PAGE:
The Dakota Access Pipeline will have to find another route. - Grist


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The Dakota Access Pipeline will have to find another route.

The U.S. Army Corps of Engineers announced on Sunday that it will not grant a permit for the pipeline to cross under Lake Oahe in North Dakota.

That is a small piece of the 1,172-mile pipeline, but it was especially controversial because it would have run just a half-mile from the Standing Rock Sioux Tribe. Just one spill, tribal leaders contend, would have done permanent damage to their water supply and ancestral land.

The tribe, along with activists from around the county, set up camps and demonstrations along the pipeline’s route for months leading up to the decision.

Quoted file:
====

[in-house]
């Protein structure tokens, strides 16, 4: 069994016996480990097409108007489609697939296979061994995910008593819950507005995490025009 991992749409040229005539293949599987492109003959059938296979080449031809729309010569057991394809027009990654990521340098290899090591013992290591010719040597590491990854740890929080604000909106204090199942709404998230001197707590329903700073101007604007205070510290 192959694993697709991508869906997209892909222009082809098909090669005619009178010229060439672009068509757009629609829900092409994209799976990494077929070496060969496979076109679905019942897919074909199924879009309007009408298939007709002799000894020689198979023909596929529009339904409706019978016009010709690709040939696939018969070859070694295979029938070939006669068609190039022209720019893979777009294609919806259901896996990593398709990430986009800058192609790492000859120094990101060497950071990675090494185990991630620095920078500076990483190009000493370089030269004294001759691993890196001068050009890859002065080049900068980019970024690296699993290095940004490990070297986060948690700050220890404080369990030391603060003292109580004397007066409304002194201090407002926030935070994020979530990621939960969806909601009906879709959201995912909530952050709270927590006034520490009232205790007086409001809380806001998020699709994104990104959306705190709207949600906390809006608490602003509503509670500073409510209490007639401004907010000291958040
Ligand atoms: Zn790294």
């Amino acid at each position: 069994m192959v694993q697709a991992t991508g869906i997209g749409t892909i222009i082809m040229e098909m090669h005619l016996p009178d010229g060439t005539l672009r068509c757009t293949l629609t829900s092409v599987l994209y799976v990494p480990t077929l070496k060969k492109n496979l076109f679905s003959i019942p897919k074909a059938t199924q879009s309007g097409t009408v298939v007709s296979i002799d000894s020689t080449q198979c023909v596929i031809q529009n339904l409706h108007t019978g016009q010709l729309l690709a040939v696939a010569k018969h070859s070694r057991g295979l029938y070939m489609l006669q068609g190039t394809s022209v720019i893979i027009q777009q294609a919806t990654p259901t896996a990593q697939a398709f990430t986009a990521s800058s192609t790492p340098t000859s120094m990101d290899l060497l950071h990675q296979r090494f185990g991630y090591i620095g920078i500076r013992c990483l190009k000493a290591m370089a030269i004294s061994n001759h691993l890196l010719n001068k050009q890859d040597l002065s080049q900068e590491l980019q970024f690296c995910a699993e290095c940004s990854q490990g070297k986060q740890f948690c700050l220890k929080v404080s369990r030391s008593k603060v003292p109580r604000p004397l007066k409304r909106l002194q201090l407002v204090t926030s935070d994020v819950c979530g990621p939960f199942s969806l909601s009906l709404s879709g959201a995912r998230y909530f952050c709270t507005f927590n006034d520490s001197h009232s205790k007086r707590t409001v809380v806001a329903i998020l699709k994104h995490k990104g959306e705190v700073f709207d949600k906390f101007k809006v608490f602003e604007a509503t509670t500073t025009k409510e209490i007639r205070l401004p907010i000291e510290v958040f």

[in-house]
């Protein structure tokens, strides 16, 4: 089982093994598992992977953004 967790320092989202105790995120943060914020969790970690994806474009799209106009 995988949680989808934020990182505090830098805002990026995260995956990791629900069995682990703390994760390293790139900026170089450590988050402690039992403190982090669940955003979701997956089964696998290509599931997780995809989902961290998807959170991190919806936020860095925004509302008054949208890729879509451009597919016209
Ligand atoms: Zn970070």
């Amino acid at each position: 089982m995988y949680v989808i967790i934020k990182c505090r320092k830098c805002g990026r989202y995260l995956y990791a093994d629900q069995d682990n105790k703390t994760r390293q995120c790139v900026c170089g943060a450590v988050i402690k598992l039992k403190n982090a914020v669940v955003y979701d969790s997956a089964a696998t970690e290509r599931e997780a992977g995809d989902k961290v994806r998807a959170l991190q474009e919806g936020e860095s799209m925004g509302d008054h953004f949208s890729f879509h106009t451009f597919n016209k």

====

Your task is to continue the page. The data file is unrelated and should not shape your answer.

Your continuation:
Dave Archambault II, chair of the Standing Rock Sioux Tribe, applauded the decision in a statement: “We wholeheartedly support the decision of the administration and commend with the utmost gratitude the courage it took on part of President Obama, the Army Corps, the Department of Justice, and the Department of the Interior to take steps to correct the course of history and to do the right thing.”

This is a major feat for the tribe and its supporters, but remember: The next president has a financial stake in seeing the pipeline carry through. The tribe hopes Trump’s administration will “respect this decision.”